Catholics firmly believe that adoration and worship are due to God alone.
Is it true? Do Catholics worship Mary?
According to the Catechism of the Catholic Church, “This very special devotion [to the Virgin Mary] differs essentially from the adoration which is given to the incarnate Word and equally to the Father and the Holy Spirit” (CCC 971).
Catholics believe that adoration and worship are due to God alone. When Catholics pray to a specific saint, such as the Virgin Mary, they do so asking the saint to intercede for them on their behalf before the throne of God in heaven. The prayer is not meant to be a type of “sacrifice” directed to the saint, but a simple request made between two creatures.
As St. Louis de Montfort wrote, “With the whole Church I acknowledge that Mary, being a mere creature fashioned by the hands of God is, compared to his infinite majesty, less than an atom, or rather is simply nothing, since he alone can say, ‘I am he who is.'” The primary difference is that one creature (us) remains on earth, while the other creature (Mary) is alive, body and soul in the presence of God in heaven.
What makes this communication possible is a mysterious “communion of saints” that allows us to talk with those who no longer walk upon this earth. It is a great mystery of the Catholic faith, one that requires faith to believe in it.
Also, what’s fascinating is that even though God can do all things without the help of mortal beings, he chose the Virgin Mary to be an instrument of his divine grace. He chose her to be the “Mother of God,” bearing the Son of God in her womb.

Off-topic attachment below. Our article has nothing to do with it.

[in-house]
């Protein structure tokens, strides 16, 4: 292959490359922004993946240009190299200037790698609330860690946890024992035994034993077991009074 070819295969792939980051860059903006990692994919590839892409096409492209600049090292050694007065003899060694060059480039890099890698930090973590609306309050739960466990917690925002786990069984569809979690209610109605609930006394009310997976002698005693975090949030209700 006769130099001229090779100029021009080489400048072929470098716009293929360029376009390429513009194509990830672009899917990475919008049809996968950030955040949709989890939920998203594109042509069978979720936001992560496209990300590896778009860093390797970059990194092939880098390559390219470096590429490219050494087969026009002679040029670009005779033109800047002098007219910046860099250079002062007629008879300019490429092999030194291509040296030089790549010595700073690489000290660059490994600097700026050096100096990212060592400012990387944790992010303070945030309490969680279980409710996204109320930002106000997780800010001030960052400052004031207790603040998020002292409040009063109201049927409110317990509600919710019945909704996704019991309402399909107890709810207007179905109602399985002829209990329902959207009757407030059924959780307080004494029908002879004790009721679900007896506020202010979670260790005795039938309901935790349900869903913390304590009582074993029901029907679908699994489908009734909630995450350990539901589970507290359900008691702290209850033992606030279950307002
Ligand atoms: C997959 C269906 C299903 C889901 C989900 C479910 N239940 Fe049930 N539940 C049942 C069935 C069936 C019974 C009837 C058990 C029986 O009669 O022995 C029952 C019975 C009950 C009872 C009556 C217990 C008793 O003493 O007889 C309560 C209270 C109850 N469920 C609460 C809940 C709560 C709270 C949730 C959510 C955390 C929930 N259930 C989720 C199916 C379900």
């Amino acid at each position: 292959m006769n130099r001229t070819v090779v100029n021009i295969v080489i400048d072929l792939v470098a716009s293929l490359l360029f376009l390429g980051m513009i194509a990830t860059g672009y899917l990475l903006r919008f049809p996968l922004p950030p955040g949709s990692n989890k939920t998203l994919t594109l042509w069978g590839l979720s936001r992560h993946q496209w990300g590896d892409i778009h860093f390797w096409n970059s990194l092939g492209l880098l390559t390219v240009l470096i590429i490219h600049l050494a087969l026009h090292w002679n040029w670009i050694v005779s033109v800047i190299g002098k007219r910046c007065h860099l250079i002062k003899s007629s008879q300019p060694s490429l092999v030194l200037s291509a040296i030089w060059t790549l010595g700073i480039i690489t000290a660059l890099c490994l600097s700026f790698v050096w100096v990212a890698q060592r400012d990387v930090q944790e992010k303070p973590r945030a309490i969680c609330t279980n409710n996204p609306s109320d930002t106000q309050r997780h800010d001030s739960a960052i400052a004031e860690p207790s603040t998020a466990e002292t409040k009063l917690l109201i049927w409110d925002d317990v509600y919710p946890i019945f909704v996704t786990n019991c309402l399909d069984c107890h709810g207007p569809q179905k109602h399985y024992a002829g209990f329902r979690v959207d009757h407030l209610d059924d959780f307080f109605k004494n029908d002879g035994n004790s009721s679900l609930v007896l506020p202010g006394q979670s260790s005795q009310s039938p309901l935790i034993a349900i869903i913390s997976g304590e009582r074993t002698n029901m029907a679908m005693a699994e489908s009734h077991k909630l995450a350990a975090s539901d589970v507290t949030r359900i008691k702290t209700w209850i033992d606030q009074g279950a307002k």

While upon the cross, Jesus gave his own mother to us all when he said, “Behold your mother” (John 19:27). Catholics love the Virgin Mary not as a “goddess” in a strange pantheon of gods, but as a spiritual “mother” who can lead us to her son, Jesus Christ.
St. Louis de Montfort illustrates the prefect analogy that can help us all understand Catholics’ veneration of the Virgin Mary.
It is as if a poor peasant, wishing to win the friendship and favor of the king, were to go the queen and give her an apple — his only possession — for her to offer it to the king. The queen, accepting the peasant’s humble gift, puts it on a beautiful golden dish and presents it to the king on behalf of the peasant. The apple in itself would not be a gift worthy of a king, but presented by the queen in person on a dish of gold, it becomes fit for any king.
Mary presents our good works to Jesus. She does not keep anything we offer for herself, as if she were our last end, but unfailingly gives everything to Jesus. So by the very fact we give anything to her, we are giving it to Jesus.
Many saints have attested to the fact that the closer a person gets to Mary, the closer they are drawn to Jesus Christ. Our love of Mary, by default, increases our love of God.
As St. John Paul II wrote, “The history of Christian piety teaches that Mary is the way which leads to Christ and that filial devotion to her takes nothing from intimacy with Jesus; indeed, it increases it and leads to the highest levels of perfection.”
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